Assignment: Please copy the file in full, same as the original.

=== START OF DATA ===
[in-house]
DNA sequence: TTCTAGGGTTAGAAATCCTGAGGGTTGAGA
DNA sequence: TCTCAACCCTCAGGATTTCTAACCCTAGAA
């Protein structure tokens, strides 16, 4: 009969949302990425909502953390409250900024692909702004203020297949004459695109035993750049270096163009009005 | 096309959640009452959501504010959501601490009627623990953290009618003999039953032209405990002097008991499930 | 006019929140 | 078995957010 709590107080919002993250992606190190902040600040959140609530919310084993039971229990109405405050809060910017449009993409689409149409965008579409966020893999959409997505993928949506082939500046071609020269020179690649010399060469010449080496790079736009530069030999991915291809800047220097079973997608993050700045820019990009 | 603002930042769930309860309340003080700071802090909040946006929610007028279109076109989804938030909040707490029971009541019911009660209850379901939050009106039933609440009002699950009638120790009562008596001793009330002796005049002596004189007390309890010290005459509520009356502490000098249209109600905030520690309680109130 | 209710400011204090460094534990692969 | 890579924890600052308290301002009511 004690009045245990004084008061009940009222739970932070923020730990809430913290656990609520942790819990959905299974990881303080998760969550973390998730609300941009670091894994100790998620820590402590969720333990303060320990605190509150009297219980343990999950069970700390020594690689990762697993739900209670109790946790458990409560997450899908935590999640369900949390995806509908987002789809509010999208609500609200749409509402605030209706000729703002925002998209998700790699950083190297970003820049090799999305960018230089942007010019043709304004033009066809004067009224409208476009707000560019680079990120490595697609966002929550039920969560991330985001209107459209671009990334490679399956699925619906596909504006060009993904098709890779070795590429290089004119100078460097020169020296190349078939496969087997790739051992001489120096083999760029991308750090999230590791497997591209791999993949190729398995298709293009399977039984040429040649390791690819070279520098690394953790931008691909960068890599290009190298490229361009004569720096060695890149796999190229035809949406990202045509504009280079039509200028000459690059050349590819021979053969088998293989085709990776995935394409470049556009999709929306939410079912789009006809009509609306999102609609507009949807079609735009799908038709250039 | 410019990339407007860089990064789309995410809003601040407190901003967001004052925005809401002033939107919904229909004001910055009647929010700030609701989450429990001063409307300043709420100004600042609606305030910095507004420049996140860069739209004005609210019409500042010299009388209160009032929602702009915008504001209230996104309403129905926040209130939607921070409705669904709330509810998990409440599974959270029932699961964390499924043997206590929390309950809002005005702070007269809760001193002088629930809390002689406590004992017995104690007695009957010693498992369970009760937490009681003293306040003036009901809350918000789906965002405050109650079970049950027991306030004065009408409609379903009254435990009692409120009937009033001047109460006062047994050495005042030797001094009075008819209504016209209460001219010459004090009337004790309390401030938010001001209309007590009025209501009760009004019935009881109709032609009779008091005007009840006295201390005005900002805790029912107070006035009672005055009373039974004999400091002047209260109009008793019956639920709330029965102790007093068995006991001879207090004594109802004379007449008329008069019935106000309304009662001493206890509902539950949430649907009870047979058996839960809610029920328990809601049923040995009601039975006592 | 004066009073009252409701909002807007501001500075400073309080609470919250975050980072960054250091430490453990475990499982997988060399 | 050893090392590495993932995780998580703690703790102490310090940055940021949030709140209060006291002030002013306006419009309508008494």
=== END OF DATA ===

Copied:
[in-house]
DNA sequence: TTCTAGGGTTAGAAATCCTGAGGGTTGAGA
DNA sequence: TCTCAACCCTCAGGATTTCTAACCCTAGAA
């Protein structure tokens, strides 16, 4: 009969949302990425909502953390409250900024692909702004203020297949004459695109035993750049270096163009009005 | 096309959640009452959501504010959501601490009627623990953290009618003999039953032209405990002097008991499930 | 006019929140 | 078995957010 709590107080919002993250992606190190902040600040959140609530919310084993039971229990109405405050809060910017449009993409689409149409965008579409966020893999959409997505993928949506082939500046071609020269020179690649010399060469010449080496790079736009530069030999991915291809800047220097079973997608993050700045820019990009 | 603002930042769930309860309340003080700071802090909040946006929610007028279109076109989804938030909040707490029971009541019911009660209850379901939050009106039933609440009002699950009638120790009562008596001793009330002796005049002596004189007390309890010290005459509520009356502490000098249209109600905030520690309680109130 | 209710400011204090460094534990692969 | 890579924890600052308290301002009511 004690009045245990004084008061009940009222739970932070923020730990809430913290656990609520942790819990959905299974990881303080998760969550973390998730609300941009670091894994100790998620820590402590969720333990303060320990605190509150009297219980343990999950069970700390020594690689990762697993739900209670109790946790458990409560997450899908935590999640369900949390995806509908987002789809509010999208609500609200749409509402605030209706000729703002925002998209998700790699950083190297970003820049090799999305960018230089942007010019043709304004033009066809004067009224409208476009707000560019680079990120490595697609966002929550039920969560991330985001209107459209671009990334490679399956699925619906596909504006060009993904098709890779070795590429290089004119100078460097020169020296190349078939496969087997790739051992001489120096083999760029991308750090999230590791497997591209791999993949190729398995298709293009399977039984040429040649390791690819070279520098690394953790931008691909960068890599290009190298490229361009004569720096060695890149796999190229035809949406990202045509504009280079039509200028000459690059050349590819021979053969088998293989085709990776995935394409470049556009999709929306939410079912789009006809009509609306999102609609507009949807079609735009799908038709250039 | 410019990339407007860089990064789309995410809003601040407190901003967001004052925005809401002033939107919904229909004001910055009647929010700030609701989450429990001063409307300043709420100004600042609606305030910095507004420049996140860069739209004005609210019409500042010299009388209160009032929602702009915008504001209230996104309403129905926040209130939607921070409705669904709330509810998990409440599974959270029932699961964390499924043997206590929390309950809002005005702070007269809760001193002088629930809390002689406590004992017995104690007695009957010693498992369970009760937490009681003293306040003036009901809350918000789906965002405050109650079970049950027991306030004065009408409609379903009254435990009692409120009937009033001047109460006062047994050495005042030797001094009075008819209504016209209460001219010459004090009337004790309390401030938010001001209309007590009025209501009760009004019935009881109709032609009779008091005007009840006295201390005005900002805790029912107070006035009672005055009373039974004999400091002047209260109009008793019956639920709330029965102790007093068995006991001879207090004594109802004379007449008329008069019935106000309304009662001493206890509902539950949430649907009870047979058996839960809610029920328990809601049923040995009601039975006592 | 004066009073009252409701909002807007501001500075400073309080609470919250975050980072960054250091430490453990475990499982997988060399 | 050893090392590495993932995780998580703690703790102490310090940055940021949030709140209060006291002030002013306006419009309508008494």